Is Chinese Civil Society Dead? How the U.S. Should Navigate People-to-People Exchange in a New Era
For decades, the United States has sought to promote gradual societal change in the People’s Republic of China from within by supporting grassroots civil society. The hope was that by building the capacity of change agents in China, the U.S. could help to diversify and increase the number of social groups within China calling for change, including accountable governance, the rule of law, and the protection of human rights. This policy needs recalibrating in an era of competition between the United States and China.
This project probes the current state of grassroots Chinese civil society and its relationship to foreign and domestic donors. Empirically, it seeks to fill a gap in understanding how grassroots actors have adapted to a restrictive environment under the Xi administration. Theoretically, it addresses a broader question of how authoritarian states like China tether civil society to the government, and what types of political values are engendered by these organizations. This study is part of a decade-long research agenda exploring how citizens in China contend with authorities and how the state responds. The resulting policy report will inform U.S. policy-makers on how to navigate people-to-people exchange with China despite considerable differences over political values.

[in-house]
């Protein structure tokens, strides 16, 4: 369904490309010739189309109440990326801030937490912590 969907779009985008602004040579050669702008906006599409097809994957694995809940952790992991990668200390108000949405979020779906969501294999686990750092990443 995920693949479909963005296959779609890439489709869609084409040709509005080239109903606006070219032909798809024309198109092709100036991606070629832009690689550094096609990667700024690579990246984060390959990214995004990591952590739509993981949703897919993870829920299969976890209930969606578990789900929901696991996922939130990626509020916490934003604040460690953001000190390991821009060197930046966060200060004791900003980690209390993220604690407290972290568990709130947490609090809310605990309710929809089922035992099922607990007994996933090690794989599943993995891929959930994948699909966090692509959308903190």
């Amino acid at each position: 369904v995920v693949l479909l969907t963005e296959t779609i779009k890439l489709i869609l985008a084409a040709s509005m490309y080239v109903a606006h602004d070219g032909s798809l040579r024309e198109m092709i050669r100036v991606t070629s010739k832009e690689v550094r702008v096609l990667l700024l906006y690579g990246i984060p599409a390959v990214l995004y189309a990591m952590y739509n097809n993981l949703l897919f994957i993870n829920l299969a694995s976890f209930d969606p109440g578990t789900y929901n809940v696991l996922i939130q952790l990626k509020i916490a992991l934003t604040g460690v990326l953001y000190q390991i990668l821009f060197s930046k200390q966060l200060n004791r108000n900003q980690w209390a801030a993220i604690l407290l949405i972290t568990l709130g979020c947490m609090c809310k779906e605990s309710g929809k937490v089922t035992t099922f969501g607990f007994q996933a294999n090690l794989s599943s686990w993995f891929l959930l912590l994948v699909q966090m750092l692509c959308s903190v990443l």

Diana Fu is an associate professor of political science at The University of Toronto, a non-resident fellow at the Brookings Institution, and a public intellectual fellow at the National Committee on US-China Relations. Her research examines civil society, popular contention, state control, and authoritarian citizenship in contemporary China. She is author of the award-winning book, “Mobilizing Without the Masses: Control and Contention in China.” The book reveals how weak civil society groups in China can organize when they are not allowed to. Dr. Fu's research and commentary on Chinese politics have appeared in the BBC, Bloomberg, CBC, The Economist, Financial Times, Foreign Affairs, Reuters, andThe New York Times, among others. She holds a D.Phil. in Politics and an M.Phil. In Development Studies with distinction from Oxford University, where she studied as a Rhodes Scholar and is currently serving as National Co-Secretary of the Rhodes Scholarships for China. She was previously a fellow at Stanford University and MIT.